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Growing Ginger Root

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whole Ginger Root on a cutting board

Author: Penka Matanska, Master Gardeners of Ottawa-Carleton; published with permission

Testing the boundaries of what can be grown in Ottawa, Canadian climate Zone 5a, brings a thrill of excitement – especially when the attempt is successful. I would like to share my experience with growing ginger plant (Zingiber officinale), while providing a few tips of what worked well for me.

Three factors play a key role. These are: selecting a plump ginger root with several ‘eyes’, using good quality soil, and providing plenty of warmth and sunlight.

Identifying the Right Ginger Root

The first step of the growing process is to find an organic ginger root in the store with ‘eyes’ (circled in red in the picture). Some ginger roots are treated with root inhibitor, so it is important to see signs of sprouting when selecting the starting root. Beginning this process in early March is crucial if you are planning to grow the plant in the garden during the summer months. Once you have the ginger rhizome, the root flesh with ‘eyes’ can be severed into pieces of approximately 5 cm (2 inches)

Ginger root. Note the red circles around the ‘eyes’

Planting Ginger with Organic Matter

The second step is planting the ginger ‘eyes’ in a loose soil amended with organic matter, such as manure or compost. Pre-mixed options are readily available. Three to five ‘eyes’ can be planted in a large pot, one inch apart. Each ginger segment should be completely covered with a few centimetres of soil. The soil should be kept moist, but it is important that it not be soggy. The root will rot if there is too much moisture. I keep my pot in a warm place with some sun exposure. Sprouting is a long process; it will take three to four weeks before new shoots emerge. Not all ‘eyes’ will take, but a few will. 

Ginger Leaves

Mist Ginger Leaves Daily

Since the plants like high humidity, once the leaves start growing, they must be misted every day. The new growth will have narrow fibrous leaves resembling tall grass. A slow-release organic fertilizer, like fish emulsion, can be applied every two weeks.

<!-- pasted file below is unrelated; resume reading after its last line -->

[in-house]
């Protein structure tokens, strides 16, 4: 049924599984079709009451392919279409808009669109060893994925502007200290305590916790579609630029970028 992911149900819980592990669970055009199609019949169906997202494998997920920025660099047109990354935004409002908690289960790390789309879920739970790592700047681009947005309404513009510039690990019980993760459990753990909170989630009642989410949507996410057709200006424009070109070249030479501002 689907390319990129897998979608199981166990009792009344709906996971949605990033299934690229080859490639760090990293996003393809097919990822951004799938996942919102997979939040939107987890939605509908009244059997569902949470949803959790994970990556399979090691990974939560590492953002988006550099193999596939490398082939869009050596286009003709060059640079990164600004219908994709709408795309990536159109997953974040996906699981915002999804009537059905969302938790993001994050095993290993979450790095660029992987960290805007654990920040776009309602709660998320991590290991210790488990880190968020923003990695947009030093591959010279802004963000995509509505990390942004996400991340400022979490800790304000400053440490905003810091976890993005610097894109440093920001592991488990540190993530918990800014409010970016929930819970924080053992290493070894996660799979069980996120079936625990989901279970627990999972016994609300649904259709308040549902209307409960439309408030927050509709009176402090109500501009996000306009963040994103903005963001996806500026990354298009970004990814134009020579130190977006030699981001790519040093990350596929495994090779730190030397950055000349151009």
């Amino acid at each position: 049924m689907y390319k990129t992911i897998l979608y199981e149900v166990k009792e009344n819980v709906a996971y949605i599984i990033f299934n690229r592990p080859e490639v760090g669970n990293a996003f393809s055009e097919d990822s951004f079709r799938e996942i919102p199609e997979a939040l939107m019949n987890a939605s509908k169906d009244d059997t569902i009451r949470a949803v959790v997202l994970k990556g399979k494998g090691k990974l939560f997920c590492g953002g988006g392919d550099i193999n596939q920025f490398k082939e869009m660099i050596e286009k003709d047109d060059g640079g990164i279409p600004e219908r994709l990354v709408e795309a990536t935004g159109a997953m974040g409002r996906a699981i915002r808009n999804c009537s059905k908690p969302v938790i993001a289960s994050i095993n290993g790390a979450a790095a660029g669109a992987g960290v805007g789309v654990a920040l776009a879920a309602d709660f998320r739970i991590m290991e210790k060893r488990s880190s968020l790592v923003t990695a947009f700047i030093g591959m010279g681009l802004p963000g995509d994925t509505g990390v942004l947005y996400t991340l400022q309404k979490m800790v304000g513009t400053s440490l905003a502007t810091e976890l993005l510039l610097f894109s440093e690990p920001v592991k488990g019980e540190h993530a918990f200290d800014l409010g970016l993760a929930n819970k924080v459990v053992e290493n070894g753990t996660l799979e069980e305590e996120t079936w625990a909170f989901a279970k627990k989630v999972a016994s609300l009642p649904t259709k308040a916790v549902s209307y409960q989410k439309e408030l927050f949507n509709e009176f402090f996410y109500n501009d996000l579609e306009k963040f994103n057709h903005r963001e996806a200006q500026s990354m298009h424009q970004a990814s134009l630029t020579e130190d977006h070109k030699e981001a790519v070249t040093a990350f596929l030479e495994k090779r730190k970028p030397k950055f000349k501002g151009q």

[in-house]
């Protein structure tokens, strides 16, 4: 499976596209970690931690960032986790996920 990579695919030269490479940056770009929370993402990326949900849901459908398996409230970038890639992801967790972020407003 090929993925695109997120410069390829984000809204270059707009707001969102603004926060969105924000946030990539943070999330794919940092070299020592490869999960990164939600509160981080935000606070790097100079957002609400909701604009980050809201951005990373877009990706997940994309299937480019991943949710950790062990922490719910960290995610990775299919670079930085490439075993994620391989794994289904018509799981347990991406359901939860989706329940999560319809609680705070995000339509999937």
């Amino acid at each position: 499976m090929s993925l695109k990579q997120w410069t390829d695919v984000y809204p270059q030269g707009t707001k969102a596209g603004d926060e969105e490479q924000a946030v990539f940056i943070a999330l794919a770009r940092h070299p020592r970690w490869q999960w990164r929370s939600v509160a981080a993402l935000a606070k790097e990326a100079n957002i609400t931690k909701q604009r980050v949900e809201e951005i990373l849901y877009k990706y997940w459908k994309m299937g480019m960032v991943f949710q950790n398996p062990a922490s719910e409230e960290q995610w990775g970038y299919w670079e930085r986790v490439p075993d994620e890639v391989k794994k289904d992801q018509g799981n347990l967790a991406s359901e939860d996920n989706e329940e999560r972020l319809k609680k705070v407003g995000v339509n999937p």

Transplant outdoors

Once the soil has warmed up outdoors (around the same planting time for peppers), the ginger plants can be transplanted into the garden in a bed with lots of organic matter and protection from the midday sun. In a couple of months, the roots will plump up and will be ready for harvest. The ginger plant must be removed from the garden before the weather becomes colder and frost threatens. At this time, the ginger root can be harvested or transferred to a pot to continue growing indoors.

My experience has been better with harvesting the ginger root after several months in the vegetable garden and restarting a new growing cycle the following year. It is possible to keep the ginger plant in its pot during the summer and to bring it indoors in September and let it grow more. I have not had any luck with moving the plants indoors for continuous growth; my plants lost their leaves soon after bringing them indoors. All that said, it does not mean it isn’t possible.

Ginger is a versatile spice for many types of food and drink. It is wonderful to explore the possibility of growing it in your own garden. Fresh ginger root is much juicier and milder in flavour than a store bought one.

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